Irie

brevifrons_female.jpg[Editor’s note: Spent the last week in Jamaica, stalking the elusive social shrimp for an ongoing biogeographic study supported by the National Geographic Society.  “Irie” is a Jamaican, and more specifically Rastafarian, general purpose word that is said to refer to “high emotions and peaceful vibrations“.  Our team resolved to name the first new species we found on the trip Synalpheus irie.  Following is an entry from the journal:]

Man, how I love working in the Caribbean.  The escape from routine, the healthful vigor of the work for body, mind, and spirit — working in the open air, in the water, wiithout shoes for days on end, focusing on a single goal for a week at a time — unheard of in splintered everyday life where concentrating on one task for even a few hours seems a luxury.  The opportunity for quiet reflection is worth more than any lesson from a master, any  drug, any expensive therapy — merely being able to live simply for a while.

reef_sunset.jpgThe last day, at dusk, after sitting hunched over the picnic table picking sponges and curating the specimens all day, we got in the water for a break.  I was tired and uninspired, and joined only for a little exercise and to be a good sport. The water near the dock was characteristically blurry and very cold due to mixing of fresh groundwater that flows down through the porous limestone of the hills and up out of fissures in the coral-rock pavement just beyond the shore.  I paddled around in the shallows and grassbeds and over to the backreef, killing time mainly, looking at a sea hare undulating in the grass here or an anemone there.  It was a beautiful, very placid evening and the atmosphere took on the magical quality that comes over water at this time of day in calm weather.  Suddenly it occurred to me that the Sea was quiet enough that I might make it through maze of the very shallow reef crest, which is normally impassably pounded by surf.  Charged with a little adrenaline by the swell rolling over the treacherous outcrops, even as lazy as it was, I pumped through a little channel in the reef, working gingerly but quickly, hand over hand, along the brown seaweed-covered rock, chest nearly scraping bottom in places, and finally shot out the other side.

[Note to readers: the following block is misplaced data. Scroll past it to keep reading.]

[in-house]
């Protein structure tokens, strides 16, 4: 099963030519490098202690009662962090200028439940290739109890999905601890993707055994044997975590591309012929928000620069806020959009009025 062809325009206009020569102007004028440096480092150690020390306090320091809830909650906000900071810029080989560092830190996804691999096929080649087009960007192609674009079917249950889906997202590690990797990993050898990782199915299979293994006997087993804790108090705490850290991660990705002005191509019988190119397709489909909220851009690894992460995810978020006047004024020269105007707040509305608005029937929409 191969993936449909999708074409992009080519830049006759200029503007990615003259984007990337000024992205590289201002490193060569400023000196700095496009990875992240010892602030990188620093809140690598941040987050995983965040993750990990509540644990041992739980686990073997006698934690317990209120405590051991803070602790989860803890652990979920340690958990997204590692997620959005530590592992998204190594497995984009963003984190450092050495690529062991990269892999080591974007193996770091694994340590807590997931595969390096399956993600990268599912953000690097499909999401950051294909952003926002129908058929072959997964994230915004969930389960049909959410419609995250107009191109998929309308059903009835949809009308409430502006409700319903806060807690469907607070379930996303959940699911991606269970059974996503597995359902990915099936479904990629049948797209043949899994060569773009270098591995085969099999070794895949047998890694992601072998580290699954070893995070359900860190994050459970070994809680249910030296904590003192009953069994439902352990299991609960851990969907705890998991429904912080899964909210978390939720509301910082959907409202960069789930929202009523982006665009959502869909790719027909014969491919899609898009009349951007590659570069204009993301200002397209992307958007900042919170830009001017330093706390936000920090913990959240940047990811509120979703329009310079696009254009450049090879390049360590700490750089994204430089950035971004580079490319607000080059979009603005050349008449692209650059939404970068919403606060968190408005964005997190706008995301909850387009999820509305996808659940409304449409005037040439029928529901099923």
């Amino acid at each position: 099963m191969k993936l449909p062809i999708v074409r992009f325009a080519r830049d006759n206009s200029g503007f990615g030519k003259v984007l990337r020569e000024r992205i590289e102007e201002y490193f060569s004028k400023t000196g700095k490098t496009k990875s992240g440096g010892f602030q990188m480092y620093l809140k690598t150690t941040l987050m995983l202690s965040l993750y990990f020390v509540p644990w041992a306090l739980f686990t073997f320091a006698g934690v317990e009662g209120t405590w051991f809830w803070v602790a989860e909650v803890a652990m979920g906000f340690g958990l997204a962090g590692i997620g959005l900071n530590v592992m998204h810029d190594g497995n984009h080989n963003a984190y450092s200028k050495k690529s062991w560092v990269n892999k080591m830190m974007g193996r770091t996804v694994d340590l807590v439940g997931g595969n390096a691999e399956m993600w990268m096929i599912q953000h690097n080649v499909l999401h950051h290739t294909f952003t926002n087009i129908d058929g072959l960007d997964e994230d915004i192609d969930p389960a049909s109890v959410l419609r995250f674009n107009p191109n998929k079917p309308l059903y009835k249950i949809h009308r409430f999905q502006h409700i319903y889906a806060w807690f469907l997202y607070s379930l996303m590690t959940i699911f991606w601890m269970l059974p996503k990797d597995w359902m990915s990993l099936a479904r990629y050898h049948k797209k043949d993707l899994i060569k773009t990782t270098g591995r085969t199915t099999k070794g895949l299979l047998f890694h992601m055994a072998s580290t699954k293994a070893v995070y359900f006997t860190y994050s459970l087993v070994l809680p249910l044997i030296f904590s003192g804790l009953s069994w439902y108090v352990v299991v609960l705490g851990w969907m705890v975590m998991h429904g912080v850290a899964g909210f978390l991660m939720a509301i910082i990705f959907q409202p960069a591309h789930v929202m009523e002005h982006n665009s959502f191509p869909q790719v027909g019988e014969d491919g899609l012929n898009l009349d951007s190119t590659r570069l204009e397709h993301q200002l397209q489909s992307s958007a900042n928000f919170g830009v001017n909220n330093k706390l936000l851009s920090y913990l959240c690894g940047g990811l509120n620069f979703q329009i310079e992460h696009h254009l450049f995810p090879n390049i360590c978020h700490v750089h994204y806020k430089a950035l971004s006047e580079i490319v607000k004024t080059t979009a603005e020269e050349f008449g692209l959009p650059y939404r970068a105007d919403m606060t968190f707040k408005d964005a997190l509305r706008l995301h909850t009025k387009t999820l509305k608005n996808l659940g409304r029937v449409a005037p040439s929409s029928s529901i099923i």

diadema.jpgEven after reading for years about Jamaica as the poster child of coral reef ecosystem collapse, the scene shocked me.  It literally looked like the scene of a bombing — the place was littered with slabs of broken coral lying everywhere, the sense of desolation heightened by the nearly complete absence of any macroscopic life. Very little live coral, almost no algae, no sponges or soft corals.  It was a striking picture of a wasteland.  And this is nearly three decades after Hurrican Allen dealt Jamaica the final blow that knocked the teetering ecosystem out. By now the grazing sea urchins have come back with a vengeance and are bristling from every cervice and overhang.  The algae are accordingly scarce, which bodes well for the return of live coral, but I still saw little sign of coral recovery.  Quite unsettling.

But the darkening ocean seemed to invite me and I swam on over the deepening reef.  The water was very clear, at least 50 feet of visibility, and seemed to hold the light with that indescribable, intrinsic luminosity found at dusk underwater.  The rocky spurs sloped away steadily and soon I floated like one of the light motionless frigatebirds over an expansive reefscape, maybe 30 feet deep, with canyons of white sand going blue in the fading light between the dusky bulwarks of encrusted coral rock.  Here and there were big flat plates of living mustard-colored coral, and a few other species in the deeper water, which gave me a seed of hope.  There is still life, and it is still kicking.  A small shoal of electric blue Chromis flitted above a coral head, and algae and soft corals swayed rhythmically in the gentle swell, back and forth, back and forth.  This, I realized with sudden certainty, is why I come, why I continue to come back to the reef.  I was filled with a powerful sense of calm and gratitude and harmony.  I realized also that this was a gift, dropped in my lap when least expected, after climbing into the water for the last time in a rote way, preoccupied and without awareness.  I hovered there for some time, then swam back in the dusk. Everything looked different on the way back.

About Emmett Duffy

I am a Natural Patriot and an ecologist with expertise in biodiversity and its importance to human society. My day job is Professor of Marine Science at the College of William and Mary in Virginia.
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